In the crowd at Rolling Loud
Deep in the moshpit of the world’s leading rap festival.
Rolling Loud started life in Miami back in 2015, immediately establishing itself as the world’s leading rap festival. Mixing the hottest rappers, respected local talent and a few well-selected legends, it fast became a microcosm of contemporary hip-hop culture – a place where an artist’s relevance is judged by how wide the moshpit opens up for them.
Now the festival has gone US-wide, with spin-off events in New York, Oakland and Los Angeles (this year’s first Rolling Loud Hong Kong was cancelled due to security concerns arising from the political protests). Rap has been America’s dominant musical form for years now, but until recently the idea of a major festival dedicated to the genre was considered more trouble than it was worth.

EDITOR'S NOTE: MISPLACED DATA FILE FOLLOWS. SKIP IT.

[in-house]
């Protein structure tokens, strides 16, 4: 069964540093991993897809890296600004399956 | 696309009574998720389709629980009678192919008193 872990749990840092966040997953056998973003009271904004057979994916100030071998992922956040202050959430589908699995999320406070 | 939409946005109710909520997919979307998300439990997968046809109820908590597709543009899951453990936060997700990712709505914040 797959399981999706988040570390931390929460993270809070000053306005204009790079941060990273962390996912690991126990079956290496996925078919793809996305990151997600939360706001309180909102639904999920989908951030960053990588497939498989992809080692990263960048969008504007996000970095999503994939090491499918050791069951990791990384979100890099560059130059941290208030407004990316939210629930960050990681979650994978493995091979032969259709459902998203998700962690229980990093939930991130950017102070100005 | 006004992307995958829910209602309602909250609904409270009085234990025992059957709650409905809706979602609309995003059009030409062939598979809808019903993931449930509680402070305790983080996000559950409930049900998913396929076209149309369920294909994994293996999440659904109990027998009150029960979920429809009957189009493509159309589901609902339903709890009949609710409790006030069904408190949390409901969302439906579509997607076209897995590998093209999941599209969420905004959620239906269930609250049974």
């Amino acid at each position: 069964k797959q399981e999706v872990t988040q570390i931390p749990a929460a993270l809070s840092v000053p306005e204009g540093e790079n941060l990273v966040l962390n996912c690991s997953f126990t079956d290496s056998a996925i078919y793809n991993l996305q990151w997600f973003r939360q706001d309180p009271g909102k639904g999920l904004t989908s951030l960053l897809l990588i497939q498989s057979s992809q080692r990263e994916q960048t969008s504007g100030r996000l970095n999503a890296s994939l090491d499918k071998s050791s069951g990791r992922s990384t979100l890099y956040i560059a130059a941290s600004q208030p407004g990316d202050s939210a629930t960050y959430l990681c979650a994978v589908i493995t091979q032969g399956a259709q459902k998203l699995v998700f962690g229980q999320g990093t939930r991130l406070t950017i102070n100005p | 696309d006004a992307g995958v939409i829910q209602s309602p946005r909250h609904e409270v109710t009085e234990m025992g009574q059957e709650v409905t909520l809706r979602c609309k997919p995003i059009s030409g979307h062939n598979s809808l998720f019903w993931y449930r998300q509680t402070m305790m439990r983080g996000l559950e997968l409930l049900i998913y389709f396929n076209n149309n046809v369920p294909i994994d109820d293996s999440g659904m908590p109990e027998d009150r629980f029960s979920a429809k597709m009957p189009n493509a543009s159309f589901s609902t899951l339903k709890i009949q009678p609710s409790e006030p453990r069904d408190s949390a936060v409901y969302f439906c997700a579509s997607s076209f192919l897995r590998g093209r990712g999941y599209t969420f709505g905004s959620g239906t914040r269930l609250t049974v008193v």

In October, three days before the NYC event took place at Citi Field in Queens, the NYPD sent a letter requesting local artists Pop Smoke, Sheff G, Don Q, Casanova and 22Gz be removed from the line-up, claiming they’d been “affiliated with recent acts of violence” and might incite further trouble. The Rolling Loud organisers begrudgingly obliged. No matter how popular rap becomes, someone always seems to want to spoil the party.
But that didn’t stop 60,000 people from attending the biggest multi-day hip-hop event the city has ever seen. A crowd – including plenty of teenagers adopting A$AP Rocky’s “Babushka Boi” look – a bandana wrapped around the head and tied under the chin – went wild for the likes of Playboi Carti, Travis Scott, DaBaby, Lil Uzi Vert, Juice WRLD, Lil Tecca, Maliibu Miitch, Polo G, Saweetie, Blueface, Rico Nasty and Megan Thee Stallion. In this photo-essay you can see and feel the Loud.